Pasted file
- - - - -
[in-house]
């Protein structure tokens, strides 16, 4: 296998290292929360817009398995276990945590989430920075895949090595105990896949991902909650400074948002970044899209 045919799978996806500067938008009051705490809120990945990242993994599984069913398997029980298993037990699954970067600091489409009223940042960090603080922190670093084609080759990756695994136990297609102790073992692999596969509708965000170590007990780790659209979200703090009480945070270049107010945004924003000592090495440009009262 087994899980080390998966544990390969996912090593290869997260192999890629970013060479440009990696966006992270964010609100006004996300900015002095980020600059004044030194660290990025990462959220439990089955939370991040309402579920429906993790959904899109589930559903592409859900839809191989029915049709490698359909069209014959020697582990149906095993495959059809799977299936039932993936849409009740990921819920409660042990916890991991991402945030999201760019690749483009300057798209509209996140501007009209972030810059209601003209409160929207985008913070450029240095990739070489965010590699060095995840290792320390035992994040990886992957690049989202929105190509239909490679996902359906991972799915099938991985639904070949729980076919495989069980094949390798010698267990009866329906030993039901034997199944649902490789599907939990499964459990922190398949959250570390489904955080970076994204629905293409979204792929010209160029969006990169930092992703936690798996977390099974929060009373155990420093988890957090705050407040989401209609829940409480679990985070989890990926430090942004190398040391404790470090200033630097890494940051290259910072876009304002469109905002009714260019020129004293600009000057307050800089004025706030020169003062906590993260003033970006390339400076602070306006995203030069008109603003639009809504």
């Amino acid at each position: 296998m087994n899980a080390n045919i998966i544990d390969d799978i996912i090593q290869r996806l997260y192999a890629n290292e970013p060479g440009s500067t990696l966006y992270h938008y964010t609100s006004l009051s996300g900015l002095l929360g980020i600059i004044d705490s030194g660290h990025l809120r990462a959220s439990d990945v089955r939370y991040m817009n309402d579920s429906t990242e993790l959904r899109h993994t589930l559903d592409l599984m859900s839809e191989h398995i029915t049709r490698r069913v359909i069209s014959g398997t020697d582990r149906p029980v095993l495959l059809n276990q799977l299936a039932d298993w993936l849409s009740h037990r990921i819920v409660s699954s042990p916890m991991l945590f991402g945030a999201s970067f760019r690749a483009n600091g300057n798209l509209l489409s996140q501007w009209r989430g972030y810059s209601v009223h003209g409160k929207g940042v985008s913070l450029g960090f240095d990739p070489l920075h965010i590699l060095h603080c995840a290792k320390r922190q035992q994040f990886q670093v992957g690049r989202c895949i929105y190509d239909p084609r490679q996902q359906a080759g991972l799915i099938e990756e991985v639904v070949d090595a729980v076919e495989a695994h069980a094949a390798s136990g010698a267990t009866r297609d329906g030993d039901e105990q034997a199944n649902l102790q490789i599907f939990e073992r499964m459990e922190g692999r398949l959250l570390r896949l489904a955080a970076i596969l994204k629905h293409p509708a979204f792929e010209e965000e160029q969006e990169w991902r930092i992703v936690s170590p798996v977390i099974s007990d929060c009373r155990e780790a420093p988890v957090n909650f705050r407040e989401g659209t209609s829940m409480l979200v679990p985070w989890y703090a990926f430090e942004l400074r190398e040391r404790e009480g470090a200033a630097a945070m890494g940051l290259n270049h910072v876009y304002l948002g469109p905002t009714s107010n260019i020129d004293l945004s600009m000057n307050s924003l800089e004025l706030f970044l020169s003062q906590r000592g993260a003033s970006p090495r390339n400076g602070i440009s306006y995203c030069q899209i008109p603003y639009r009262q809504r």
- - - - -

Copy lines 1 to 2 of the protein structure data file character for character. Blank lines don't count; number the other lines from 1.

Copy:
[in-house]
């Protein structure tokens, strides 16, 4: 296998290292929360817009398995276990945590989430920075895949090595105990896949991902909650400074948002970044899209 045919799978996806500067938008009051705490809120990945990242993994599984069913398997029980298993037990699954970067600091489409009223940042960090603080922190670093084609080759990756695994136990297609102790073992692999596969509708965000170590007990780790659209979200703090009480945070270049107010945004924003000592090495440009009262 087994899980080390998966544990390969996912090593290869997260192999890629970013060479440009990696966006992270964010609100006004996300900015002095980020600059004044030194660290990025990462959220439990089955939370991040309402579920429906993790959904899109589930559903592409859900839809191989029915049709490698359909069209014959020697582990149906095993495959059809799977299936039932993936849409009740990921819920409660042990916890991991991402945030999201760019690749483009300057798209509209996140501007009209972030810059209601003209409160929207985008913070450029240095990739070489965010590699060095995840290792320390035992994040990886992957690049989202929105190509239909490679996902359906991972799915099938991985639904070949729980076919495989069980094949390798010698267990009866329906030993039901034997199944649902490789599907939990499964459990922190398949959250570390489904955080970076994204629905293409979204792929010209160029969006990169930092992703936690798996977390099974929060009373155990420093988890957090705050407040989401209609829940409480679990985070989890990926430090942004190398040391404790470090200033630097890494940051290259910072876009304002469109905002009714260019020129004293600009000057307050800089004025706030020169003062906590993260003033970006390339400076602070306006995203030069008109603003639009809504």